Crude oil prices have so far shown only a modest impact from Britain’s vote to leave the European Union on Thursday.
Brent crude futures for the nearest contact to delivery were down by just over $2 per barrel or about 4 per cent compared with the previous close at 0900 GMT on Friday morning.
In both dollar and percentage terms the price move was about two standard deviations compared with all one-day price changes since 1990.
Far larger moves have been common in oil markets which suggests traders see the impact from the vote as relatively limited, at least for the time being.
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Britain consumes less than 1.6 million barrels of oil per day, 1.6 per cent of the global total, and the country’s consumption has been static or falling since 2005.
Britain is now the world’s 15th largest oil consumer, ranking far behind the United States and China but also behind Brazil, South Korea, Germany, Canada, Iran, Mexico and even Indonesia.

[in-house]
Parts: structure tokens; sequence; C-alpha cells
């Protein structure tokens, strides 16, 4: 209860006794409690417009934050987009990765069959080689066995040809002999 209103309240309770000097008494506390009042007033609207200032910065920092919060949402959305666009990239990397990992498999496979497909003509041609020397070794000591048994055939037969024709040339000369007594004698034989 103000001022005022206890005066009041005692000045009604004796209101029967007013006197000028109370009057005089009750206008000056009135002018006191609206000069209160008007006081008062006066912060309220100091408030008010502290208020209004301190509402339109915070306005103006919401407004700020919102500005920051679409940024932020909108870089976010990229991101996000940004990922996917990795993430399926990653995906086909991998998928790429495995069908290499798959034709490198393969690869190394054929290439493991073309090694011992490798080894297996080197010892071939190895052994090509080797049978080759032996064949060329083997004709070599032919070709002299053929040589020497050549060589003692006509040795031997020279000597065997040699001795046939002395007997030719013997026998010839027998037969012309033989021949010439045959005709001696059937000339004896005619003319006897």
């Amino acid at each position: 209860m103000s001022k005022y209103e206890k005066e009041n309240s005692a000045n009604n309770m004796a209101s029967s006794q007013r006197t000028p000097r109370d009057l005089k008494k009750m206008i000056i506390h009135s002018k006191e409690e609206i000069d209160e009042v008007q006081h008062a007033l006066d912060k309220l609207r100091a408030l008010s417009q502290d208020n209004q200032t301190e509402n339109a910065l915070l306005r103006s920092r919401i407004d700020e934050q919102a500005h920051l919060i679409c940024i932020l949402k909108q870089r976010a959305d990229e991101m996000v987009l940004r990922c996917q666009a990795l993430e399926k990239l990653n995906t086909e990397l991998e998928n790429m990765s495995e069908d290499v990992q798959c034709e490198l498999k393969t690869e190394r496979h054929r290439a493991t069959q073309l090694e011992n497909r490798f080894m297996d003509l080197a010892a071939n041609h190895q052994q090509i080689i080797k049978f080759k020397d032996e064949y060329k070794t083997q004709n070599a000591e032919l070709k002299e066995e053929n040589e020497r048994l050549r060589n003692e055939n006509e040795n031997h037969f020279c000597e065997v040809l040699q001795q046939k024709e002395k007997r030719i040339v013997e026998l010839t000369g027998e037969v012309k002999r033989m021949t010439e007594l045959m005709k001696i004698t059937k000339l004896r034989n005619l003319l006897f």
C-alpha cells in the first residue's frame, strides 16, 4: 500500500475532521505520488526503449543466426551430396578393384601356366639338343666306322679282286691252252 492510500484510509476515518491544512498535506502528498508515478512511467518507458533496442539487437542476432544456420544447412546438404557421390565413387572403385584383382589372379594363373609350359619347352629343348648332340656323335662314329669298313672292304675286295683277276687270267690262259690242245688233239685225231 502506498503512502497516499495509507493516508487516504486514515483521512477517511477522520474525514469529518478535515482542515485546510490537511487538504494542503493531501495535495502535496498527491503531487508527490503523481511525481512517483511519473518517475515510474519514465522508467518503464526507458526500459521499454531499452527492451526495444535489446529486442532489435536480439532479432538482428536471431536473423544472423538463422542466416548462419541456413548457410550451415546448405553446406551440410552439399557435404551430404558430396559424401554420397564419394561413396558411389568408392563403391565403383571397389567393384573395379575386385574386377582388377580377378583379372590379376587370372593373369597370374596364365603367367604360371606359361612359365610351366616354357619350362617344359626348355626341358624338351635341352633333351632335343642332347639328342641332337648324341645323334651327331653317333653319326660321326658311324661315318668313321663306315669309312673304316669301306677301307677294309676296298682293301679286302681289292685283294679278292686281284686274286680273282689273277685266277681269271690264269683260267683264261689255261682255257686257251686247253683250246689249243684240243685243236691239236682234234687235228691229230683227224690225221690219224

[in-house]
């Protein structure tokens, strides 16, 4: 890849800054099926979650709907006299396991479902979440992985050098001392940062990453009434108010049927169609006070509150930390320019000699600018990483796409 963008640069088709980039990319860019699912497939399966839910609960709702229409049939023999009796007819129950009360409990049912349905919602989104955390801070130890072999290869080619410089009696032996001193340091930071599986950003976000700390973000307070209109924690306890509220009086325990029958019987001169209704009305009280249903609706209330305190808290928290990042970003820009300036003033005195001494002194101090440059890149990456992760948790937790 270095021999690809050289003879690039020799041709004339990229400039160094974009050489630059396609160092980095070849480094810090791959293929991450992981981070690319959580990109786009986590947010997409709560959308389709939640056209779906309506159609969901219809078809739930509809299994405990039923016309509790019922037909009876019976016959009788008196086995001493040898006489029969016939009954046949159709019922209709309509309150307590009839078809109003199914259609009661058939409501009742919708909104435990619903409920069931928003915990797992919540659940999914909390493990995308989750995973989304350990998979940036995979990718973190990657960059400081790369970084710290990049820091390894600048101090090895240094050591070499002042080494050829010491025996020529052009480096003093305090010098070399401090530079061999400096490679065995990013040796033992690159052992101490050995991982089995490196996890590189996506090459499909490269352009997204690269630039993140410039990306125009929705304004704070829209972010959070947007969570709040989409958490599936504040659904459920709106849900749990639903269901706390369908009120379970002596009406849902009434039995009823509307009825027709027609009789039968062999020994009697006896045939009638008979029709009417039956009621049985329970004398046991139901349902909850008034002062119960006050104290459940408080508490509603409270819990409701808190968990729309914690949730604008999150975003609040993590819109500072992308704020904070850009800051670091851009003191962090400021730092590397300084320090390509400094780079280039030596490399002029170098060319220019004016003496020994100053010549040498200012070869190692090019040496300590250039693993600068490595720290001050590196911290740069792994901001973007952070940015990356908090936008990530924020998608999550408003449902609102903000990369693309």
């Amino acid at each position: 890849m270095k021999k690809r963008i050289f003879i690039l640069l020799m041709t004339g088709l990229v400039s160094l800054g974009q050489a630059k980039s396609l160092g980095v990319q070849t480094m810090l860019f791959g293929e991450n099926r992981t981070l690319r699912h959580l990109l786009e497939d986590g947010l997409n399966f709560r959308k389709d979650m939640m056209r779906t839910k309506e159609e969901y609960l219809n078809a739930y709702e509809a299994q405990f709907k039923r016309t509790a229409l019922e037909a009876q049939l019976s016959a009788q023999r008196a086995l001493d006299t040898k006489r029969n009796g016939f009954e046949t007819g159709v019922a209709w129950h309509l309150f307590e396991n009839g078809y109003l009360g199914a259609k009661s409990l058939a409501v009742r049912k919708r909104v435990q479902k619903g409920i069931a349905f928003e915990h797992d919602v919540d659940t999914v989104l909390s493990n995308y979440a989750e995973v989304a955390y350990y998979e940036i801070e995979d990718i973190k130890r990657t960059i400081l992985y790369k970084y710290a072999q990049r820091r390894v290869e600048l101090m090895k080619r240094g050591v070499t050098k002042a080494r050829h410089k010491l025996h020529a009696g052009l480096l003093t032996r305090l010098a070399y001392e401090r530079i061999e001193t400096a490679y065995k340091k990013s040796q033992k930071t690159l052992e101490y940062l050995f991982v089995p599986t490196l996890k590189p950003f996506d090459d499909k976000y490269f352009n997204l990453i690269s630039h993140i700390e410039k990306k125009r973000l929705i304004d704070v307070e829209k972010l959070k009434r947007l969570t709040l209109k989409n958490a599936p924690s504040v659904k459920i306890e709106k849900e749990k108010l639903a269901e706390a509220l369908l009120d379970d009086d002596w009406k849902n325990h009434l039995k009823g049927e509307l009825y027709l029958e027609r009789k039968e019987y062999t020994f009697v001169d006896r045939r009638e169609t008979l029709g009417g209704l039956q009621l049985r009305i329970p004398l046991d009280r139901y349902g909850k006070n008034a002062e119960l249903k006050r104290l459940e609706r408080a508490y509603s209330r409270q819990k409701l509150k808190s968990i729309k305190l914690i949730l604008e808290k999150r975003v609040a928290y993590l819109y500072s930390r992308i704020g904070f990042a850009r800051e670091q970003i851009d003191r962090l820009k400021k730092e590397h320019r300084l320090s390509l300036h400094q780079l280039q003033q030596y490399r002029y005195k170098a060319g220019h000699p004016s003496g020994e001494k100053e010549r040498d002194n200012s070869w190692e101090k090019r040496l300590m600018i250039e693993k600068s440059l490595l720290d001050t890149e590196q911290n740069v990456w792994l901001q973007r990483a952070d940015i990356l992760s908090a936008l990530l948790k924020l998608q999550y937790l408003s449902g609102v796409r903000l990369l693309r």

Even if the vote ushers in a period of uncertainty and causes the economy to slow or even contract, the impact on oil demand will be too small to register on a global level.
The more serious impact would be if there is contagion to the rest of the European Union, which consumes around 11.1 million bpd, only slightly less than China.
But Europe’s consumption has also been flat or falling since 2005 so a slowdown or recession in the rest of the European economy would have only a modest impact on global demand.
The really significant threat comes if the turbulence in financial markets and problems in Europe trigger a widespread “risk-off” flight to safe assets and threaten an economic slowdown in the United States and Asia.
So far, the oil market seems to be betting the threat of significant contagion is low, but that assessment could change very rapidly in the next week as the consequences of Brexit become clearer.